The old way industrial of creating value is well understood and commonly implemented. Develop a unique proposition with a discrete market. Create a simple linear process to deliver the proposition by turning inputs into outputs with value creation at each carefully delineated step. Maximise control at the choke points in the process to maximise returns. Manage efficiency and throughput of the process to minimise waste. Reduce risk. As easy as that sounds we have spent over 200 years perfecting the process and still have much to learn.
We know far less about creating value in the massively scaled digital networks that we face today. Mostly we know what doesn’t work. Failure is accelerating. A focus on efficiency will kill a company competing with disruptive competitors. Networks specialise in routing around control points. Parallel disaggregated processes disrupt the linear, particularly if relentlessly focused on key opportunities to create value. Transparency across the process and rapid exchange of information changes the organisation-customer-employers-supplier- community dynamic in radical ways.
Value creation in networks to date has defaulted to the nearest analogies of the industrial model. Build a platform with a unique global scale that you can control. Strip the value creating process back to customer acquisition and platform development. Control advertising revenues ( or less commonly enterprise sales) as the principal form of monetisation. Experiment and acquire relentlessly. Be transparent internally and leverage networked models of organisation internally, but behave like industrial peers to the external market, except for carefully structured communities of co-creation and innovation.
The latest clues in the Cluetrain Manifesto are a reminder that this model is not guaranteed. At the same time, the lessons of the last Dotcom bust documented in Seely-Brown and Duguid’s ‘The Social Life of Information’ are a reminder that we have not yet reached our disaggregated and disinter mediated ‘markets are conversations’ utopia.
What is clear is that we need new ways of working. We will build new practices using our new global networks and relationships to exchange what works and to discard what does not. The key to success will be effectiveness. Effective organisations will mobilise their potential, connections and capabilities to pursue the ever-changing network opportunities, to learn together with their customers and community to realise a meaningful purpose. Embracing the new network economy and networked ways of working is fundamental for any organisation seeking to make this shift. Any organisation that takes this leap is on the path to becoming a Responsive Organisation.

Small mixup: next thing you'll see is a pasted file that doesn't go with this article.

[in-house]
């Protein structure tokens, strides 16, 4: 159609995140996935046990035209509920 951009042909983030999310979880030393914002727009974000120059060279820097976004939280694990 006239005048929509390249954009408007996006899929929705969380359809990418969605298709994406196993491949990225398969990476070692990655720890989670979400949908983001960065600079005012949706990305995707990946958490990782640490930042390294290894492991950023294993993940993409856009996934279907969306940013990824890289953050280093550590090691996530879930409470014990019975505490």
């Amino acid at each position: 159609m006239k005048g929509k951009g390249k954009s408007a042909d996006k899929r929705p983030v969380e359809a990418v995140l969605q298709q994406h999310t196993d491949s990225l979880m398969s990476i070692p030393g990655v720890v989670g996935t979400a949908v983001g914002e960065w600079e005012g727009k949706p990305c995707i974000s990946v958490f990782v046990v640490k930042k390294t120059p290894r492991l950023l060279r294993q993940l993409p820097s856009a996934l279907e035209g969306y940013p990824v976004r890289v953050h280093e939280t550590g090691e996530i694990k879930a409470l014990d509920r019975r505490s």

Value has never been created around a board table. That is where value and the resources to create value have historically been acquired or allocated, often poorly. Value has never been created by data alone. People transform the data into hypotheses, insight, decisions and actions. Value has always been created by that action in networks, even if those networks are the crippled relationships of hierarchy. Those are network of people, not data. The organisations that reap the potential will be led by Network Navigators who can help their organisations through the journey.
The network must do the work to create value led by Network Navigators. As Esko Kilpi put it ‘the time for reductionism as a sense making mechanism is over’. The way forward will emerge through practice, interaction and learning in the network. We will need Network Navigators to help us to work on the whole system.
Harold Jarche reminds us ‘the work is learning and learning is the work’. We have entirely new systems and practices of organisations to develop, to test and to share. Like our efforts to date we will begin with fixes and variants to the systems we have. Over time we will make more new sense of the future of work. We will need to learn to trust and enable people to leverage their networks and experiment. Then we have the journey of change advocacy to spread the successful practices. The widespread use of enterprise social networks is just one such step and even it has not addressed the potential of adoption, let alone value.
The fun of value creation in networks has only just begun. Our job is to make that fun a very human and purposeful experience.